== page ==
With so many great eats / products to check out, it can be a bit of sensory overlod for one day, so I'm going back to check out the ones I missed - but on my way out on Saturday, I nearly got whiplash when I saw Pig Candy at Cakes Suzette's booth - baked strips of bacon dipped in chocolate, on a stick. They offered milk chocolate ($4 for two) or dark chocolate with pralines ($4.50 for two).  So, though my shoulder was almost about to snap with the weight of all my purchases for the day, I couldn't leave without grabbing one of these.  Cakes Suzette also has a Mallomore, their original creation made of organic graham cracker crust and homemade marshmallow, that they offered in Maple Bacon flavor.

Almost last but definitely not least, I had to stop by best-of-show Creme Caramel LA to have Designer Cyclist try their bread pudding and creme caramels, and to stock up on their amazing bacon bread pudding (with crunchy crust drizzled with sweet caramel sauce, balanced by savory / salty bacon pieces, yielding to soft, fluffy bread pudding below).  All served up by lovely owner-chef Kristine De La Cruz. They were sold out of almost everything by mid-afternoon, so those going today, hit up this booth first!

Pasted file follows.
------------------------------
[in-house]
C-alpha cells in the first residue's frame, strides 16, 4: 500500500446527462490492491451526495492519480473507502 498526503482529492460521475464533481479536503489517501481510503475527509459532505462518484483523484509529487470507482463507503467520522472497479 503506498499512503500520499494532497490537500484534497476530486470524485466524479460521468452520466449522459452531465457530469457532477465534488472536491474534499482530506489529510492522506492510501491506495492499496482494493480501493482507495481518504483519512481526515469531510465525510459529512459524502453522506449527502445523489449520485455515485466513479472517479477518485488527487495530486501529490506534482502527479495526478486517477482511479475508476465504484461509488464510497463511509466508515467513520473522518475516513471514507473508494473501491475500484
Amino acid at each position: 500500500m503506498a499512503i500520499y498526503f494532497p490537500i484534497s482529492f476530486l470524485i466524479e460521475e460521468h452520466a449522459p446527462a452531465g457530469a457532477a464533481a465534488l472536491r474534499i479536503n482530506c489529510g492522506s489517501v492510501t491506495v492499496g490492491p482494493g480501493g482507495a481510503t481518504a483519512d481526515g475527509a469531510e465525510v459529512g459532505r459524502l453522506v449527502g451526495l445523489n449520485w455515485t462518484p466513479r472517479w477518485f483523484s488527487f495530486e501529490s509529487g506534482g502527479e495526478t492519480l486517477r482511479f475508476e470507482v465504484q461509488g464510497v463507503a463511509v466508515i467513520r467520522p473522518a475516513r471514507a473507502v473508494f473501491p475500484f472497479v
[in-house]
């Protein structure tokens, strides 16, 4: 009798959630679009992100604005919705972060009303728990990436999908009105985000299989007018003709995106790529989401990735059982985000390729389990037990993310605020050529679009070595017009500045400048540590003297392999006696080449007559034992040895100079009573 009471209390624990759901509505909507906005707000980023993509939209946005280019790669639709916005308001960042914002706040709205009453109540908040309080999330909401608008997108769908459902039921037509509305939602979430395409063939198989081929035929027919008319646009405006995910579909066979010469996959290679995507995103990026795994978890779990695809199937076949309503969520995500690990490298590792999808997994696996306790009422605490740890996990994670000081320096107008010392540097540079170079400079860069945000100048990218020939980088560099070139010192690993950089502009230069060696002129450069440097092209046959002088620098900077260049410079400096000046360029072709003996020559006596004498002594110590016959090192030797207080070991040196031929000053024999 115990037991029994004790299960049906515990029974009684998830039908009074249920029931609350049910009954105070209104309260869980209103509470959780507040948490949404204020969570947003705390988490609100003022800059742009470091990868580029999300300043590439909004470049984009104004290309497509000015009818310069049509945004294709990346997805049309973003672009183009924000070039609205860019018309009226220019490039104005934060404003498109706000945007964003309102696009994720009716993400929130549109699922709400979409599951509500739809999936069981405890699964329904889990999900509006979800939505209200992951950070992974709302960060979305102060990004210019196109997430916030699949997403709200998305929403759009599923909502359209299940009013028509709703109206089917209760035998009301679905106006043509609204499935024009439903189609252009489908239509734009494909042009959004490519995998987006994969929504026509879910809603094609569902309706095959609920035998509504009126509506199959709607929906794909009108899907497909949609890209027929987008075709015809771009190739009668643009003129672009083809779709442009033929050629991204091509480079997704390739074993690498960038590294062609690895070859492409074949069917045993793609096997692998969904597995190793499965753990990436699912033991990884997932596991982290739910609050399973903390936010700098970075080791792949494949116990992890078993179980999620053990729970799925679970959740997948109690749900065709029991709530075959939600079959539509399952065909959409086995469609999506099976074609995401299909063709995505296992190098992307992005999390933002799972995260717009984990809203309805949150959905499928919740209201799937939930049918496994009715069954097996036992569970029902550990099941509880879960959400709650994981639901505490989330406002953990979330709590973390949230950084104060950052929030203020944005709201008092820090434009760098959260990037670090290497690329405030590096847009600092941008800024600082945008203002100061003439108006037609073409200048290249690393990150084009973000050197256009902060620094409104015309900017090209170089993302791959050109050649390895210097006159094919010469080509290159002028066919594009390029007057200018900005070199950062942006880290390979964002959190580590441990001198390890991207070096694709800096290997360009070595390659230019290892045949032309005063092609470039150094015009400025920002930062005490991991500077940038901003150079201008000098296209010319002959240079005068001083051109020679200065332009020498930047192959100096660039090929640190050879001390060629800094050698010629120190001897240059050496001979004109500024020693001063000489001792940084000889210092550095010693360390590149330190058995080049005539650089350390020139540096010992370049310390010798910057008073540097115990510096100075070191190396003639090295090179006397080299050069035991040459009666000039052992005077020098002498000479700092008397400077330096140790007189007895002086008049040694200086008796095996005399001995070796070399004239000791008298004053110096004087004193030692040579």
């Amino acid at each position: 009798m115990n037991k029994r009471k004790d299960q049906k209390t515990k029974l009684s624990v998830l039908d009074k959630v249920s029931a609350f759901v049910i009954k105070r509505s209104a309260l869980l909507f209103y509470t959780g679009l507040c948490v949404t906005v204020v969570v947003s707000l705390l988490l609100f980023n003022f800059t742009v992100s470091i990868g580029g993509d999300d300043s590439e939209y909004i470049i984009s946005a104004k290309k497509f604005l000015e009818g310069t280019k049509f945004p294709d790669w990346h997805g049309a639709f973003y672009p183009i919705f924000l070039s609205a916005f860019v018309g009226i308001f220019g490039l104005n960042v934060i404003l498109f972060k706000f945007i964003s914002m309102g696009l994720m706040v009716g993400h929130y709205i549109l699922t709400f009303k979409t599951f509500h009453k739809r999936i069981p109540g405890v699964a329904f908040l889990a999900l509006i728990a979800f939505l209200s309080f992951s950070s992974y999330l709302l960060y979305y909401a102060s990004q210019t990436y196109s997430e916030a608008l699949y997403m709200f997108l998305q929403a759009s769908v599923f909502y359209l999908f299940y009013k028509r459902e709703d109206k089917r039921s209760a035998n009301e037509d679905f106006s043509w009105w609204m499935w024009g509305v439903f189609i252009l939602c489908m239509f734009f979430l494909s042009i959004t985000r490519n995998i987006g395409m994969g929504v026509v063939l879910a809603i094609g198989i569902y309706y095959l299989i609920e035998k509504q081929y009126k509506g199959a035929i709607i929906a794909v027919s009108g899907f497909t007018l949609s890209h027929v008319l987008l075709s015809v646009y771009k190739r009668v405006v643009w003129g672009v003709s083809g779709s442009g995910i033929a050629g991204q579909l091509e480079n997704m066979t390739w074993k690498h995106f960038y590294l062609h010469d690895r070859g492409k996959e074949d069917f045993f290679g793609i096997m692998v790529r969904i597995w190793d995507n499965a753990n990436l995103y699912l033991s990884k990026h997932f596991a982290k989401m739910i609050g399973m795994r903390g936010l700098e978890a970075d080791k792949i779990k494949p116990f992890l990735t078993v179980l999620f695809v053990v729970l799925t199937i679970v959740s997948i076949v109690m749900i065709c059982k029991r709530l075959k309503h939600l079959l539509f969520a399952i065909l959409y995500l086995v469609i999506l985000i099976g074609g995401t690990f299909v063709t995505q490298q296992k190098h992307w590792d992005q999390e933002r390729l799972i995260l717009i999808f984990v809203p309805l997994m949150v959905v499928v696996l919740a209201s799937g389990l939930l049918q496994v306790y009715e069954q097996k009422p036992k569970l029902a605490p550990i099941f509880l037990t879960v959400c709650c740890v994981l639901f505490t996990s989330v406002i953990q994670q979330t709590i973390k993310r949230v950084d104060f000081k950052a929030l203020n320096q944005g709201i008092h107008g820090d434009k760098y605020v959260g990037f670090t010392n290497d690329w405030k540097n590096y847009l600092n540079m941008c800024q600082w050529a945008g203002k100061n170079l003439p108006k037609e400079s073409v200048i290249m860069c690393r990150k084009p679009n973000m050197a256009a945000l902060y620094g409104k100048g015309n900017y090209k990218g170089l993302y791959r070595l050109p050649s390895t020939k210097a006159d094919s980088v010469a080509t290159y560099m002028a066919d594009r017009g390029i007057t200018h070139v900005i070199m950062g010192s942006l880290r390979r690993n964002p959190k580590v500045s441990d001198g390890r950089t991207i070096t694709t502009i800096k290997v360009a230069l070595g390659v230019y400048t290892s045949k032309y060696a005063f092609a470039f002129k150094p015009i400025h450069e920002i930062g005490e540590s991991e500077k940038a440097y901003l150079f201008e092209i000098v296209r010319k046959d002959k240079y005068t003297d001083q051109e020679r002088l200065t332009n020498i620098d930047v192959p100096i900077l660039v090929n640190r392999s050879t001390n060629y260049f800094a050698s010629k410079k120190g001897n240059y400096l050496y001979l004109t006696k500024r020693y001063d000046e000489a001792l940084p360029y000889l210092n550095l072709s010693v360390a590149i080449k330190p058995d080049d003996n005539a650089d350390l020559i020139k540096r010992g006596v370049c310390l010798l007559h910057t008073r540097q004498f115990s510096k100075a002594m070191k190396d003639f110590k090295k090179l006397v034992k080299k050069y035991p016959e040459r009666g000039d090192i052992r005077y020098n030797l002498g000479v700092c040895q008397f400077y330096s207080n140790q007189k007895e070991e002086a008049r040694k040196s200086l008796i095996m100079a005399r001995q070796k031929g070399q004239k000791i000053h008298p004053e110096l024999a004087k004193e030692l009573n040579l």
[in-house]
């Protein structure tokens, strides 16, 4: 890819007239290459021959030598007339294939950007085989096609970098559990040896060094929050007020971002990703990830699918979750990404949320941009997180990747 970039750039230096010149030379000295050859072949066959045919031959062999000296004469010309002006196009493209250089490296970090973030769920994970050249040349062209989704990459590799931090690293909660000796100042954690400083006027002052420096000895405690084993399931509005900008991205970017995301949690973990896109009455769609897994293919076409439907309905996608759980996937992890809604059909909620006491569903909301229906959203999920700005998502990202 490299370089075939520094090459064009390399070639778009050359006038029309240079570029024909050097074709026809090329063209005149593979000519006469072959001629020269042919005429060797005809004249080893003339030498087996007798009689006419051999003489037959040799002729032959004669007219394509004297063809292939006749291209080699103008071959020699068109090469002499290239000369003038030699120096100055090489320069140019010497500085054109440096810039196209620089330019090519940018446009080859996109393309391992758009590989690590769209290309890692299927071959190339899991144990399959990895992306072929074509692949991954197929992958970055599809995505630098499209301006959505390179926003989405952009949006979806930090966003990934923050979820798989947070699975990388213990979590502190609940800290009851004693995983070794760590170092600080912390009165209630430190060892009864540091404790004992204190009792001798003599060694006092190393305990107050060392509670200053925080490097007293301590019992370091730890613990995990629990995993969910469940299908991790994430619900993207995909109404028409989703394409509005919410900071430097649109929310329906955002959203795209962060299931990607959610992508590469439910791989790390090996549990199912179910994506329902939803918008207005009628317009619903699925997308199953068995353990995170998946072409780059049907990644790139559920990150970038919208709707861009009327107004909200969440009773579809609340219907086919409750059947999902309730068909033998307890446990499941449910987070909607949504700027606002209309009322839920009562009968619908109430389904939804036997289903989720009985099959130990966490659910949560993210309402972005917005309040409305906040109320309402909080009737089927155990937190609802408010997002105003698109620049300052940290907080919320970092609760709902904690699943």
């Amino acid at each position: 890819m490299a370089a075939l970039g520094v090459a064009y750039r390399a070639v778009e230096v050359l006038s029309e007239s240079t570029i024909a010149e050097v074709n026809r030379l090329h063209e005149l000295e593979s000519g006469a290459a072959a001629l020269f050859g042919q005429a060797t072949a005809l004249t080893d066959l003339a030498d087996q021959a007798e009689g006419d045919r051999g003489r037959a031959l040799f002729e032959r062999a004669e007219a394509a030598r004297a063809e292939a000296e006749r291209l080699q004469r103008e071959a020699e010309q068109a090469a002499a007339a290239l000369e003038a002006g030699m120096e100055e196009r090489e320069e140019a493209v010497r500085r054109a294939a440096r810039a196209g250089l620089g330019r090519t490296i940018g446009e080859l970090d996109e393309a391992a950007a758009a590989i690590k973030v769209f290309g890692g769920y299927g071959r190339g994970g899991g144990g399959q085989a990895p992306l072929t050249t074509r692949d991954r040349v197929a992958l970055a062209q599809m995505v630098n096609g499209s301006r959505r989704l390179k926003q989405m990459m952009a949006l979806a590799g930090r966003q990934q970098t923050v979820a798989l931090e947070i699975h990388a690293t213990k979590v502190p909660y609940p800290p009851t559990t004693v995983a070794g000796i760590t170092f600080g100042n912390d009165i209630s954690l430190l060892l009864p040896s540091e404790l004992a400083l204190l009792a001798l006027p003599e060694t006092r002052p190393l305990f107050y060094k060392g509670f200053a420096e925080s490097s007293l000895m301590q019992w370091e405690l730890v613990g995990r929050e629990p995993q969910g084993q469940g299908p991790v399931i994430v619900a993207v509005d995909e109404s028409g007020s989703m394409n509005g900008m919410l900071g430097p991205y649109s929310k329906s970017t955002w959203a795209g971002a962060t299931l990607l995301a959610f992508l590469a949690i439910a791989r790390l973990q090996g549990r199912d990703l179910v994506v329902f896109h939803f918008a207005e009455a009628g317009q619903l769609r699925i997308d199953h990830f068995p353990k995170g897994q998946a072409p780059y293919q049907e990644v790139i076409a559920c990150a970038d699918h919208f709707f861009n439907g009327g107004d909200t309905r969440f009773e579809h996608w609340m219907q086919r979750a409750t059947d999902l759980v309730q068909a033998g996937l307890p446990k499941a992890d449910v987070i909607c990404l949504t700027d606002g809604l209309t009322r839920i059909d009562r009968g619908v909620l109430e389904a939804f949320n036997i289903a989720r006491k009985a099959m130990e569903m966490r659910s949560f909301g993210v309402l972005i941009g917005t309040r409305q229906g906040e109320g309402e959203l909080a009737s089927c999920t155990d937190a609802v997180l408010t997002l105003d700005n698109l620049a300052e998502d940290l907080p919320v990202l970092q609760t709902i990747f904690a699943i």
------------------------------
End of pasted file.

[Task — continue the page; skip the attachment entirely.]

Another booth I stopped by at the end of day, only because I already know I love their products, was Cast Iron Gourmet - Rashida's bacon chutney continues to be amazing!  And now they are also selling Bacon Fat in a jar (by popular demand)!

Aside from great eats, Artisanal LA also had great body care products that smelled good enough to eat (e.g. Klean Spa's Yuzu / Pomegranate-Fig body scrubs / lotions and Fern 'N Fig body polish), and wine bags with attitude by Saucy Sacks.
All in all, another rockin' event and a great deal - full weekend of entertainment / good eats for $18 (presale weekend pass price).  Those who didn't plan ahead - you can still check out the show for $15 at the door Sunday, as long as tickets are still available.

And, on Sunday you can save on parking as most streets are free to park in Santa Monica (of course, check signs in the specific area to be sure).  Valet is also offered at the mall, for your car or your bike (bike valet is free, car valet is only available for 3-hours free with restaurant validation).

For a helpful real-time parking availability tool, check out the free Parking in Motion iPhone app.


Artisanal LA Spring Show
Saturday April 16 11am-8pm and Sunday April 17 11am-7pm

Santa Monica Place Level 3 Dining Deck – Event Space
395 Santa Monica Place, Santa Monica, CA 90401